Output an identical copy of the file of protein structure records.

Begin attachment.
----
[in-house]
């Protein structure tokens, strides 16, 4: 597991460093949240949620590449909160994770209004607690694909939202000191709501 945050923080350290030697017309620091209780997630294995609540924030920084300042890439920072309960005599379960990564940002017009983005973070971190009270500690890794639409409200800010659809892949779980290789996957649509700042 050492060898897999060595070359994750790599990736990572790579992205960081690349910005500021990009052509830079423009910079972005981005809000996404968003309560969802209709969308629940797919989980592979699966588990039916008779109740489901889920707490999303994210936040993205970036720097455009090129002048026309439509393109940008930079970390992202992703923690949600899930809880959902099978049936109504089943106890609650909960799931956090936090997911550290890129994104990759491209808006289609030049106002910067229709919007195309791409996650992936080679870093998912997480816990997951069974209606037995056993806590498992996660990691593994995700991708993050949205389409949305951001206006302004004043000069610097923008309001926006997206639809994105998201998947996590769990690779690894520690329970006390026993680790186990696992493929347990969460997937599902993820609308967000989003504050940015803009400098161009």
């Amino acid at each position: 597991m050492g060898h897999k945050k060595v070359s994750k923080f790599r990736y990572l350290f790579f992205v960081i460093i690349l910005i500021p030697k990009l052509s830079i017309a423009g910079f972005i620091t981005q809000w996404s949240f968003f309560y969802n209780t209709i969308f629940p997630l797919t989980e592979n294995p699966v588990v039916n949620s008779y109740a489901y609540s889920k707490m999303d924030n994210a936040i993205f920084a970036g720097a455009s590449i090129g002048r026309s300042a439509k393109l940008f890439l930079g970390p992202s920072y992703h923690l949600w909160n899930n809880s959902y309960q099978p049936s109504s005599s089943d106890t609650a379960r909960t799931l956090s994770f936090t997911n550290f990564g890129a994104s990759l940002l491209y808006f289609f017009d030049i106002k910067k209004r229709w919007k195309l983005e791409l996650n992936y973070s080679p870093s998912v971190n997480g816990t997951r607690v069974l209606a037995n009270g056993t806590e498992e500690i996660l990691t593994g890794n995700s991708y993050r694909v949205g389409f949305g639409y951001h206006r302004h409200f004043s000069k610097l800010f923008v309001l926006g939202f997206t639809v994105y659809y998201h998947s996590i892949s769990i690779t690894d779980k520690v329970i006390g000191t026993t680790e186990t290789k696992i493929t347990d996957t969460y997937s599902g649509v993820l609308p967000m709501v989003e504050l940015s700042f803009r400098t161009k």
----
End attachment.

[in-house]
């Protein structure tokens, strides 16, 4: 597991460093949240949620590449909160994770209004607690694909939202000191709501 945050923080350290030697017309620091209780997630294995609540924030920084300042890439920072309960005599379960990564940002017009983005973070971190009270500690890794639409409200800010659809892949779980290789996957649509700042 050492060898897999060595070359994750790599990736990572790579992205960081690349910005500021990009052509830079423009910079972005981005809000996404968003309560969802209709969308629940797919989980592979699966588990039916008779109740489901889920707490999303994210936040993205970036720097455009090129002048026309439509393109940008930079970390992202992703923690949600899930809880959902099978049936109504089943106890609650909960799931956090936090997911550290890129994104990759491209808006289609030049106002910067229709919007195309791409996650992936080679870093998912997480816990997951069974209606037995056993806590498992996660990691593994995700991708993050949205389409949305951001206006302004004043000069610097923008309001926006997206639809994105998201998947996590769990690779690894520690329970006390026993680790186990696992493929347990969460997937599902993820609308967000989003504050940015803009400098161009």
């Amino acid at each position: 597991m050492g060898h897999k945050k060595v070359s994750k923080f790599r990736y990572l350290f790579f992205v960081i460093i690349l910005i500021p030697k990009l052509s830079i017309a423009g910079f972005i620091t981005q809000w996404s949240f968003f309560y969802n209780t209709i969308f629940p997630l797919t989980e592979n294995p699966v588990v039916n949620s008779y109740a489901y609540s889920k707490m999303d924030n994210a936040i993205f920084a970036g720097a455009s590449i090129g002048r026309s300042a439509k393109l940008f890439l930079g970390p992202s920072y992703h923690l949600w909160n899930n809880s959902y309960q099978p049936s109504s005599s089943d106890t609650a379960r909960t799931l956090s994770f936090t997911n550290f990564g890129a994104s990759l940002l491209y808006f289609f017009d030049i106002k910067k209004r229709w919007k195309l983005e791409l996650n992936y973070s080679p870093s998912v971190n997480g816990t997951r607690v069974l209606a037995n009270g056993t806590e498992e500690i996660l990691t593994g890794n995700s991708y993050r694909v949205g389409f949305g639409y951001h206006r302004h409200f004043s000069k610097l800010f923008v309001l926006g939202f997206t639809v994105y659809y998201h998947s996590i892949s769990i690779t690894d779980k520690v329970i006390g000191t026993t680790e186990t290789k696992i493929t347990d996957t969460y997937s599902g649509v993820l609308p967000m709501v989003e504050l940015s700042f803009r400098t161009k």